News

Maryland ranked safest state for teen drivers
May 10, 2017 - 8:03am

Excellent news regarding our teen drivers but still need to keep improving!

http://www.carinsurance.com/Articles/teen-driving-safety-least-and-most-...

Towson Health Fair
April 20, 2017 - 4:34am

On April 12th Dr. Lahila Carina Barzola represented the coalition in delivering safe driving messages and principles of the GDL to students and parents. Over 600 participants were engaged at the fair.

Please support HB 330. IT will save lives!

February 14, 2017

The Honorable Kumar P. Barve The Honorable Dana M. Stein

Chair Vice Chair

House Environment and Transportation Committee House Environment and Transportation Committee

House Office Building, Room 251 House Office Building, Room 251
6 Bladen St., Annapolis, MD 21401 6 Bladen St., Annapolis, MD 21401  

Dear Chairman Barve and Vice Chairman Stein:

As representatives of the leading public health and safety organizations, we urge you to support House Bill (HB) 330, legislation to improve safety for novice teen drivers in Maryland. This measure will upgrade the current graduated driver licensing (GDL) law by strengthening the intermediate phase nighttime restriction provision to begin at 10 p.m. instead of the current start time at midnight. This vital change will better protect novice teen drivers in Maryland by reducing their exposure to high risk situations.

The timing of this legislation is critical considering that in 2015, 21 drivers between the ages of 16 and 20 were killed on Maryland roads, a 75 percent increase from 2014. Over the last 10 years (2006-2015), 306 drivers ages 16-20 were killed and nearly 33,000 injured on Maryland roads. According to the Maryland Highway Safety Plan 2017, there are fewer novice drivers, ages 16–20, licensed in Maryland than any other age group and yet their fatality rate is higher than all other age groups. Over 13,000 young-driver-involved crashes occur on Maryland roads each year. It is necessary to expand and strengthen the protections of Maryland’s GDL program to reduce these preventable tragedies.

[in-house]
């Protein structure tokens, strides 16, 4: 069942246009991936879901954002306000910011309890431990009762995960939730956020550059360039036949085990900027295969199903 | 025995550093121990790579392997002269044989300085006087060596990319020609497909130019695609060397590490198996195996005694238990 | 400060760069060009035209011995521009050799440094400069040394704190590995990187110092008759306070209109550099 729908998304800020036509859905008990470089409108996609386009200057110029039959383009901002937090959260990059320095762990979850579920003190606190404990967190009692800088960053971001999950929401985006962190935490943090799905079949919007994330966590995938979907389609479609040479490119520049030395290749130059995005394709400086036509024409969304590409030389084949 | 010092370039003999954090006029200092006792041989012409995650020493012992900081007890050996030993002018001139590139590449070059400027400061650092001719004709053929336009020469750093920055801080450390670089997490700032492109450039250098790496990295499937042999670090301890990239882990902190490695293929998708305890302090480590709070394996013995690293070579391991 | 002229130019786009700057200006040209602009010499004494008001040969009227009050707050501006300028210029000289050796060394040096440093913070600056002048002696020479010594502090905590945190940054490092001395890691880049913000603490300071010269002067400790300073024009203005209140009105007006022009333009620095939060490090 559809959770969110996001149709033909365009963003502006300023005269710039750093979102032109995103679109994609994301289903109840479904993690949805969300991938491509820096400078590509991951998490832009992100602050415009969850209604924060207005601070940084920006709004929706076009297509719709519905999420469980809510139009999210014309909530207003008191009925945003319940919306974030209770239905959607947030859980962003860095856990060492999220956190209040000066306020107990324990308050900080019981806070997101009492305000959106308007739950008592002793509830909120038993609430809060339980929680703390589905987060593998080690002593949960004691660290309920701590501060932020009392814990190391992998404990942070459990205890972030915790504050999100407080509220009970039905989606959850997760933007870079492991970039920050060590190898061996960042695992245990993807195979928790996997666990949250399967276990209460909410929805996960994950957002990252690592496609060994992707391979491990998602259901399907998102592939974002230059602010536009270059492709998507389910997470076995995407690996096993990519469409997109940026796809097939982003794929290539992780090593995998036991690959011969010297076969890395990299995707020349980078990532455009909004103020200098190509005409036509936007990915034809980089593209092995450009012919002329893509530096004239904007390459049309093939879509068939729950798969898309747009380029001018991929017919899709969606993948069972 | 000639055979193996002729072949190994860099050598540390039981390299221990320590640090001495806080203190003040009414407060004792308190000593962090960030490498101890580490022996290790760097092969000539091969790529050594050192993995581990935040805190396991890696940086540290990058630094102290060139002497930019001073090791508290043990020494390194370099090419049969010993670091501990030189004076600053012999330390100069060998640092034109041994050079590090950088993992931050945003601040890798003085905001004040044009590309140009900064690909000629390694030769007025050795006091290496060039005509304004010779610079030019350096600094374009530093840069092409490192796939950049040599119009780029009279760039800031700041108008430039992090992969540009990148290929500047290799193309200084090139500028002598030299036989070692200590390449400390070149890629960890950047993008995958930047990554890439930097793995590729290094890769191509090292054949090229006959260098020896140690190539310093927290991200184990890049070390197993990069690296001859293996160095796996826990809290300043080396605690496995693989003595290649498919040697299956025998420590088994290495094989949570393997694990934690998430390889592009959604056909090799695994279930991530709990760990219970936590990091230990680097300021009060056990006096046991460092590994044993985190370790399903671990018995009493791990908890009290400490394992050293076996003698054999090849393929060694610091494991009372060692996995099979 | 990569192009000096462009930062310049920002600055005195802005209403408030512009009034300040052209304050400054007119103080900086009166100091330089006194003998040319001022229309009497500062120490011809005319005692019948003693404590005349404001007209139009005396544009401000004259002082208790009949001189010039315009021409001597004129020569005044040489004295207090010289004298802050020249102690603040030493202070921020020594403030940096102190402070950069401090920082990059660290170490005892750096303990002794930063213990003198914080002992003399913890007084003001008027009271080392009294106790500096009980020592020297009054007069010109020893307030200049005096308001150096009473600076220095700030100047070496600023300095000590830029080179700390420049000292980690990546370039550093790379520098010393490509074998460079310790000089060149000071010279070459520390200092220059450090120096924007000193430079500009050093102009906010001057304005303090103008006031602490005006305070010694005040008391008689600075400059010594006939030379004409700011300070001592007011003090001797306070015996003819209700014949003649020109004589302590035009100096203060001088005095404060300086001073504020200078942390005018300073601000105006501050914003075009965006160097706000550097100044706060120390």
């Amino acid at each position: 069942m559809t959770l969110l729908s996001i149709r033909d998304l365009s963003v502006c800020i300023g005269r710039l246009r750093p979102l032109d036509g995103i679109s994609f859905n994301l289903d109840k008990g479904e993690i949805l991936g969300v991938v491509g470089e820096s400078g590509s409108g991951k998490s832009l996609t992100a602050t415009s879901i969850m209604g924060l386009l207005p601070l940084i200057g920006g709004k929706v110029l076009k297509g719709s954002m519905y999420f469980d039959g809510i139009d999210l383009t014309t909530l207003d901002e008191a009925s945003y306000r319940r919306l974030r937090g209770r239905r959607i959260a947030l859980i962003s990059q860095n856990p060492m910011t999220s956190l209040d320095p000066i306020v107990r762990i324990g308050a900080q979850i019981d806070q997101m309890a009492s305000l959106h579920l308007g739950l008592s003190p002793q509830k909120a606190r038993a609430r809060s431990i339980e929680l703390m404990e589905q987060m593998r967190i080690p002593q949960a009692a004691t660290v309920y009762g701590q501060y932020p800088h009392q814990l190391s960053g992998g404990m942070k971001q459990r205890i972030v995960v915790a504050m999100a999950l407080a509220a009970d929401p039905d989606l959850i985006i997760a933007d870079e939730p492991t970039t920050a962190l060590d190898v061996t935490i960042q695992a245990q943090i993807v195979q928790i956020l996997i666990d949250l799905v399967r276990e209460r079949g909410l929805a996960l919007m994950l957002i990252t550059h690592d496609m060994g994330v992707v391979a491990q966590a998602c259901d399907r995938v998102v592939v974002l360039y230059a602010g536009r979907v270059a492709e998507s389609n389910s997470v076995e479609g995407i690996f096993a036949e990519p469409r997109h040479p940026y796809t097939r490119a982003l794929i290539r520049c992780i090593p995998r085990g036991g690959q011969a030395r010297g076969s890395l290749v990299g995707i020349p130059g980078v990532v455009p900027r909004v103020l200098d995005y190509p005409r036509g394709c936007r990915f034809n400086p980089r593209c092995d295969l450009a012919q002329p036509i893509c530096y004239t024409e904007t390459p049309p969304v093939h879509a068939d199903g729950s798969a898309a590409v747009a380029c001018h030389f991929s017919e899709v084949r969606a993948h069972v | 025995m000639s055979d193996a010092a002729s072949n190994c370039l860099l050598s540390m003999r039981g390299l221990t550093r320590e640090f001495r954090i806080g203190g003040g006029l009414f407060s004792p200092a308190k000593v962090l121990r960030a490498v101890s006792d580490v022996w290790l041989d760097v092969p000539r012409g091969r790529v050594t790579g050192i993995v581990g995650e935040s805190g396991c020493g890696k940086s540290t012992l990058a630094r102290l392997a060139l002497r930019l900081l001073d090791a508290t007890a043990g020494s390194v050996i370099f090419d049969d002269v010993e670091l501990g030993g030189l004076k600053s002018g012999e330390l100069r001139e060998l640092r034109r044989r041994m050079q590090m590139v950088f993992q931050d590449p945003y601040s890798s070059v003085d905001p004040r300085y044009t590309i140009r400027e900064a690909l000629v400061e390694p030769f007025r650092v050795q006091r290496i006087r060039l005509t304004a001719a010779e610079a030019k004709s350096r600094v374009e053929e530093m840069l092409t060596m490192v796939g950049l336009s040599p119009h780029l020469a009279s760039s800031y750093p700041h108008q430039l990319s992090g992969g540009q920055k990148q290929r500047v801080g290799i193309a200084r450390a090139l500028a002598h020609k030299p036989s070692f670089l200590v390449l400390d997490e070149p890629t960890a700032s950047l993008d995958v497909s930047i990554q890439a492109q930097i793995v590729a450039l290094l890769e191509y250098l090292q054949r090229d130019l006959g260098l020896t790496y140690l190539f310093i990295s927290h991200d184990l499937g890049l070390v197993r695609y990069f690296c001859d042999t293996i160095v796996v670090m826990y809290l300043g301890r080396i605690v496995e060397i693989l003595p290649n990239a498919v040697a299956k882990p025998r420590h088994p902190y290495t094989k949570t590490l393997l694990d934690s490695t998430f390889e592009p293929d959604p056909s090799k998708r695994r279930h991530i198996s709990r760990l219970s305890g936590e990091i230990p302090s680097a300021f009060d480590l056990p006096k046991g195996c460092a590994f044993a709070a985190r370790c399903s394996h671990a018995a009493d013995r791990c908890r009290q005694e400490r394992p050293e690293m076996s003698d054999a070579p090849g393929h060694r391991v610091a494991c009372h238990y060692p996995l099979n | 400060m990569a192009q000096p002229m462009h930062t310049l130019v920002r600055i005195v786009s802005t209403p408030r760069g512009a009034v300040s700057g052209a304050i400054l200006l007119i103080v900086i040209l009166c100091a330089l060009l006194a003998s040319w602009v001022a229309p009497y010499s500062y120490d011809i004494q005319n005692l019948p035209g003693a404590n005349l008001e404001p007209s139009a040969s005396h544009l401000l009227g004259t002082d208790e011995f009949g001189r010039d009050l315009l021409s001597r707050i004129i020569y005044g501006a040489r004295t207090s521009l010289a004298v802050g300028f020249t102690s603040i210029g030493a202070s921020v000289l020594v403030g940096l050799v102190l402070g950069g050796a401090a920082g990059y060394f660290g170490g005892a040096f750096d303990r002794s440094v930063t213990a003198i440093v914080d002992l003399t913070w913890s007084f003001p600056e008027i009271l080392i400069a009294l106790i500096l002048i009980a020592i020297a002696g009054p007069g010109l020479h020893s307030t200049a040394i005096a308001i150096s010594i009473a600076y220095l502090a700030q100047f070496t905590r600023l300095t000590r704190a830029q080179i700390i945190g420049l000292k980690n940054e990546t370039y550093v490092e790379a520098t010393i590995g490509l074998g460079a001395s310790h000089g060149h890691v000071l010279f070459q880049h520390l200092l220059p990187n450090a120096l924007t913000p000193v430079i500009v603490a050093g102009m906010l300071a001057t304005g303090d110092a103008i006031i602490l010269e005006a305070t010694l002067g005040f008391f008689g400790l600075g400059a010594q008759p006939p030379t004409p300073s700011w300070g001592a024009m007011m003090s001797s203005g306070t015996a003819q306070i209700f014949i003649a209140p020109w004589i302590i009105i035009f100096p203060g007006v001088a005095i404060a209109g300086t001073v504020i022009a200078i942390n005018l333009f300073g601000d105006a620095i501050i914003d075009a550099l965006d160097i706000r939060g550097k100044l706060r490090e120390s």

Studies have found that nighttime driving restrictions reduced crashes among newly licensed teens, with higher reductions associated with nighttime restrictions starting at 10:00 p.m. or earlier. A recent study from the Centers for Disease Control and Prevention (CDC) which analyzed nighttime restrictions nationwide found that between 2009 – 2014, among 16 and 17 year old drivers, 57 percent of all nighttime crashes occurred before midnight. The study concluded that nighttime restrictions beginning at 12:00 a.m. or later provide minimal protection, and that states should consider updating their nighttime restriction coverage to include earlier nighttime hours.

In addition to saving lives and preventing injuries, GDL laws save states money. Nationally, the National Highway Traffic Safety Administration (NHTSA) estimates the economic cost of police-reported crashes involving drivers between 15 and 20 years old is $40.8 billion. In Maryland, all motor vehicle crashes cost the state nearly $4.5 billion annually (NHTSA).

Furthermore, the American public overwhelmingly supports GDL programs. An Insurance Institute for Highway Safety (IIHS) survey found that parents favor GDL laws that are as strict as or even stricter than currently exist in any state. Almost three quarters (74 percent) of teens approve of a comprehensive law that incorporates the key elements of GDL including nighttime and passenger restrictions. In addition to HB 330, we urge you to consider further improving Maryland’s GDL law by raising the age to qualify for a learner’s permit to 16 years, and upgrading the passenger restriction to primary enforcement.

Last June, after the horrific crash that killed three Montgomery County teens, The Baltimore Sun addressed Maryland’s teen driving law and its missing or insufficient components including the nighttime restriction. The piece, Safer teen drivers, noted that it is “unfortunate that a particularly horrible multiple-fatality is required to get lawmakers focused on traffic safety, but a measure of public outrage and a call for accountability seems to be what's necessary,” adding that, “the incremental improvements would surely help — and without much sacrifice on the part of teens or their  parents, particularly compared to what's at stake.”

We urge you to support and advance HB 330. Thank you for your consideration.

Sincerely,

Jacqueline Gillan

President

Advocates for Highway and Auto Safety